* * *
In this, then, we experience a seeming paradox. The late Soto Zen Roshi, Dainin Katagiri remarks of this, in Each Moment is the Universe:
Observation shows you that you donít have to be upset and try to escape when you realize that time constantly cuts off your life, because there is another aspect of time. One aspect of time is to separate; the other is to connect. The aspect of time that separates you from others is the human world. The aspect of time that connects you to others is universal truth.
Katagiri is referring to, it appears to me, to what I mean in saying here-and-now interrupted-time and the timeless are within, and harmoniously, what we experience as flow, as time-uninterrupted. Klein speaks of this differently, saying, "Ultimate Reality is itself multiplicity, diversity. It is a waste of energy to strive to explain the world and its origin, which only diverts us from the essential Experience." The essential Experience is knowing by experience the apparent paradox that the Absolute and relative, such as time and timeless, are not separate; they form part of the same unified expression, or flow of Life. In this flow, as Kline notes, unity and diversity are a oneness. And, again, we are not merely experiencing this flow as something we are in; we are the flow, this diversified unity intersects in us each. This, then, moves to a sense of Pure Subjectivity in which objects do not disappear, but lose objectivity. All is drawn into Life-happening. Life-happening at one with Life wherein happening occurs; again, time with timeless.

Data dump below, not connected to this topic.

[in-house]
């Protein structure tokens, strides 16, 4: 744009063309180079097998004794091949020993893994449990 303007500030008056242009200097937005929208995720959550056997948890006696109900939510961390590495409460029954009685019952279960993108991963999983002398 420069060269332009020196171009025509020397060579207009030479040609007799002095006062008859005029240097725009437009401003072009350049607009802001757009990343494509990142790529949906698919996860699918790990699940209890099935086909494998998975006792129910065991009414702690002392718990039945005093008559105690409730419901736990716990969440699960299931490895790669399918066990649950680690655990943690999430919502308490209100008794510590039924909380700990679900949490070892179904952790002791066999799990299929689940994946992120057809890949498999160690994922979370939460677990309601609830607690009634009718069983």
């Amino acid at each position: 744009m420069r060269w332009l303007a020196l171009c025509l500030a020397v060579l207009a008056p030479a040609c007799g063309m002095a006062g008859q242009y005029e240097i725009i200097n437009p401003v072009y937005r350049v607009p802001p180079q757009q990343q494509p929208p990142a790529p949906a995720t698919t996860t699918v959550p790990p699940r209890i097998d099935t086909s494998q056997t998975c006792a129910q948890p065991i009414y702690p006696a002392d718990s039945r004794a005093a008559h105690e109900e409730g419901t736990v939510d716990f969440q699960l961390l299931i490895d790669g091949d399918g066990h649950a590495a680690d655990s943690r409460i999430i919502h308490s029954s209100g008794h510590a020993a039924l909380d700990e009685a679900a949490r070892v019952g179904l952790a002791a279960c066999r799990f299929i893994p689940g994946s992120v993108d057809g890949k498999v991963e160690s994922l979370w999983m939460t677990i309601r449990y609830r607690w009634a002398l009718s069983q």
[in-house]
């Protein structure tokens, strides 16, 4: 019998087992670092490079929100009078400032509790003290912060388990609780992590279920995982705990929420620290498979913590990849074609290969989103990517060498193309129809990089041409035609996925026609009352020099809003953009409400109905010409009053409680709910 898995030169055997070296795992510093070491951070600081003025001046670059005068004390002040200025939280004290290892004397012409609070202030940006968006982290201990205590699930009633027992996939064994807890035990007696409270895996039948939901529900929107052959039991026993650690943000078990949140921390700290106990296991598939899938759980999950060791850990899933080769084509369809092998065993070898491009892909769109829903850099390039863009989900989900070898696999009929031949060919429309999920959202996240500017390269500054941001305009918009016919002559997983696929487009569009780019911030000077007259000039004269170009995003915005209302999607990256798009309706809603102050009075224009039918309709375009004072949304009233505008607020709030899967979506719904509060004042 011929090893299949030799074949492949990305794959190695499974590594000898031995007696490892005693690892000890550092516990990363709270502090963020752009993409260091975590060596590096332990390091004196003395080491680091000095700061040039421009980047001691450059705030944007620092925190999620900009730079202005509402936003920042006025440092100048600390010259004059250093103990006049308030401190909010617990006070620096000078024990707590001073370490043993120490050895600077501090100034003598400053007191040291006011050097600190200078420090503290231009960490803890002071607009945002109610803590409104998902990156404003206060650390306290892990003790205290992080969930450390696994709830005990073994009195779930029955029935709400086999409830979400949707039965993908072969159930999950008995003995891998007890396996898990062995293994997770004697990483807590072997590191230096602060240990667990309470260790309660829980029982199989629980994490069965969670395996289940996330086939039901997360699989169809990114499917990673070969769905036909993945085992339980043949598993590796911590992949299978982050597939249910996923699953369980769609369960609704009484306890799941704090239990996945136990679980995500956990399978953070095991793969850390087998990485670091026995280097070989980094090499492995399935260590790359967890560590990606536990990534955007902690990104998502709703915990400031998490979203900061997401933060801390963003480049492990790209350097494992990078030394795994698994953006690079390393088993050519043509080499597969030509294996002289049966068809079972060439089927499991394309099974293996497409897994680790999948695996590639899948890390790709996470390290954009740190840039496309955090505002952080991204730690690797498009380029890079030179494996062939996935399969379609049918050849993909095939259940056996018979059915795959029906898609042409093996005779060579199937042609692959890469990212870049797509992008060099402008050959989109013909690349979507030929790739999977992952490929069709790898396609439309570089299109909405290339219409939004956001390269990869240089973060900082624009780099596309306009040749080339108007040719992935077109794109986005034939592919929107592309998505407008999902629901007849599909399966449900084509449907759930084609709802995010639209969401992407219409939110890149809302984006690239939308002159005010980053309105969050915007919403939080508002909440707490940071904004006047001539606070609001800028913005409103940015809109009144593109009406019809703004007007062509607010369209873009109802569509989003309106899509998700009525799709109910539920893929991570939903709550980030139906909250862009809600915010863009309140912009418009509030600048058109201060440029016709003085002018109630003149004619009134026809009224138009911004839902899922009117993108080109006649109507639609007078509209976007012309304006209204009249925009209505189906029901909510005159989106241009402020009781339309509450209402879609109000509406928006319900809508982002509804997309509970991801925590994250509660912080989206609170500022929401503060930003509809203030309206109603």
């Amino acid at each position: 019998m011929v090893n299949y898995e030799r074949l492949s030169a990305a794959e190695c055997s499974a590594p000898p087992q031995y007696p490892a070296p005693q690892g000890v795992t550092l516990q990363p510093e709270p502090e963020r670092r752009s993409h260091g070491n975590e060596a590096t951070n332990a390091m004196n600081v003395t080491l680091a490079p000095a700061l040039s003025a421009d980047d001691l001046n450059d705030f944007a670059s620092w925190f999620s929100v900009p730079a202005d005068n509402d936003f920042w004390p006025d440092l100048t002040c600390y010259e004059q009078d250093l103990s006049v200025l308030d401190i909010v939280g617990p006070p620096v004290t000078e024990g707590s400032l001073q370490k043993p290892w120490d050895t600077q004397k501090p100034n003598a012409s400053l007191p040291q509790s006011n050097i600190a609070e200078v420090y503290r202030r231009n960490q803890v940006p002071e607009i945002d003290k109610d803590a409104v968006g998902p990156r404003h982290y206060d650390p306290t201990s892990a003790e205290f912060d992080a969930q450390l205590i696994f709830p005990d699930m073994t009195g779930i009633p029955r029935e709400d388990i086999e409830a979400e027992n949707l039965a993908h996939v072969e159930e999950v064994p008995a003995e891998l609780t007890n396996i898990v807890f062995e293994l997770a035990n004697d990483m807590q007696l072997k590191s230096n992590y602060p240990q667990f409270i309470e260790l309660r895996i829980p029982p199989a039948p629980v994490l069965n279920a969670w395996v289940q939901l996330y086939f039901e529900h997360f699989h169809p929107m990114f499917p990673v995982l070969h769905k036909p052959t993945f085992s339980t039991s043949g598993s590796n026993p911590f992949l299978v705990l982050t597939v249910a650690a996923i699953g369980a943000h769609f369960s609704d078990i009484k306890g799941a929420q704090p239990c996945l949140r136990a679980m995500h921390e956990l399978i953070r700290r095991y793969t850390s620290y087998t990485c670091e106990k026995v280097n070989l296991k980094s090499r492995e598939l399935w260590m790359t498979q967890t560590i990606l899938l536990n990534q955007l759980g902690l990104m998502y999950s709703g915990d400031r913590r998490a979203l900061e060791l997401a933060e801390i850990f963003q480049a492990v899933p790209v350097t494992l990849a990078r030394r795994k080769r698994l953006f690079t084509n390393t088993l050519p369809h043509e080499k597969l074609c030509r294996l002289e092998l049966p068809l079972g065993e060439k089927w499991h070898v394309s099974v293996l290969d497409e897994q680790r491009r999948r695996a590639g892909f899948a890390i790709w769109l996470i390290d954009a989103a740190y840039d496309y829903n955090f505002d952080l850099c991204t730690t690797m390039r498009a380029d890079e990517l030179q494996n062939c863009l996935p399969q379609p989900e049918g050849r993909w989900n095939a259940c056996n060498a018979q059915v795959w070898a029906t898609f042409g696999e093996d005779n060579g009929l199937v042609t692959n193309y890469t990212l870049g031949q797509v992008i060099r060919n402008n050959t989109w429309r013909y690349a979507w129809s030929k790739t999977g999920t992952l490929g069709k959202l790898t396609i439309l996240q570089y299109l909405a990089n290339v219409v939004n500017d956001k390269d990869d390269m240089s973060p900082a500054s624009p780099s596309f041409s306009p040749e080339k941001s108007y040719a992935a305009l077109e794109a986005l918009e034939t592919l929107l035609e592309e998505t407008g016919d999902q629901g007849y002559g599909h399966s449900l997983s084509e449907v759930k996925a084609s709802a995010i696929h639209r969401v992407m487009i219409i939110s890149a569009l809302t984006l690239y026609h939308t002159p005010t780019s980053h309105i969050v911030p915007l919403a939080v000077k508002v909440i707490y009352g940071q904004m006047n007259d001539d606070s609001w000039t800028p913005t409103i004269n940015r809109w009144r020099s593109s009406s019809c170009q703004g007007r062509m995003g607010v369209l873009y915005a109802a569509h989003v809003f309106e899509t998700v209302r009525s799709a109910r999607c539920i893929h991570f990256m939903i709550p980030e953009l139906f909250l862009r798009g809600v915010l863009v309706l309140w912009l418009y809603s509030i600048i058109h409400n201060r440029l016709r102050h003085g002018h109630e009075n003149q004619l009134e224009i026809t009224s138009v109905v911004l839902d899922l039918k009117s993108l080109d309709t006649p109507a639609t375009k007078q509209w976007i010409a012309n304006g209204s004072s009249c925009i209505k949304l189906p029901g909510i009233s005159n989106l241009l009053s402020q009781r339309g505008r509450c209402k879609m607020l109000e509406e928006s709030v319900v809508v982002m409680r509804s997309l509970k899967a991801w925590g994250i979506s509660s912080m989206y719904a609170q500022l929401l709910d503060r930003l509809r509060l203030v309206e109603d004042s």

* * *
In our contemplation, then, we relax with a passive, alert, patient attention that includes all. This is as if attention is saying, "All Welcome" or "Always have a vacancy." This is friendship with life, this is reconciliation with the Eternal and its flow, its being-in time-space. This is communion, being-with, rather than being-against, and peace arises.
Then, when I say contemplation, I mean set-aside practice of some nature. For many this will include some formal meditation daily. Contemplation includes, however, integrating this contemplative posture of heart, working with being-with, in varied situations throughout day and night. What was background (unity, peace, bliss, pure presence, love), will slowly appear as stronger, moving forward, integrating with the daily details we often call my life.
Yes, this takes time, for this is a reorientation, and, as said, it takes time to turn a barg around. So, this takes as long as it takes, but no hurry for we are going nowhere. Relax and be-with the process, the flow, with Life lifeing. Even seeming to get out of the flow is part of the flow. You cannot get out of the flow, you are the flow.
*The vision statement for Lotus of the Heart is Living in Love beyond Beliefs.
*All material, unless another source is cited, is authored by the presenter of Lotus of Heart, Brian Kenneth Wilcox, Florida USA. Use of the material is permitted; Brian only requests that credit be given and to be notified at firstname.lastname@example.org .
*Brian's book, An Ache for Union, is available through major booksellers.
*Move cursor over pictures for photographer and title.
The Sacred in Me bows
to the Sacred in You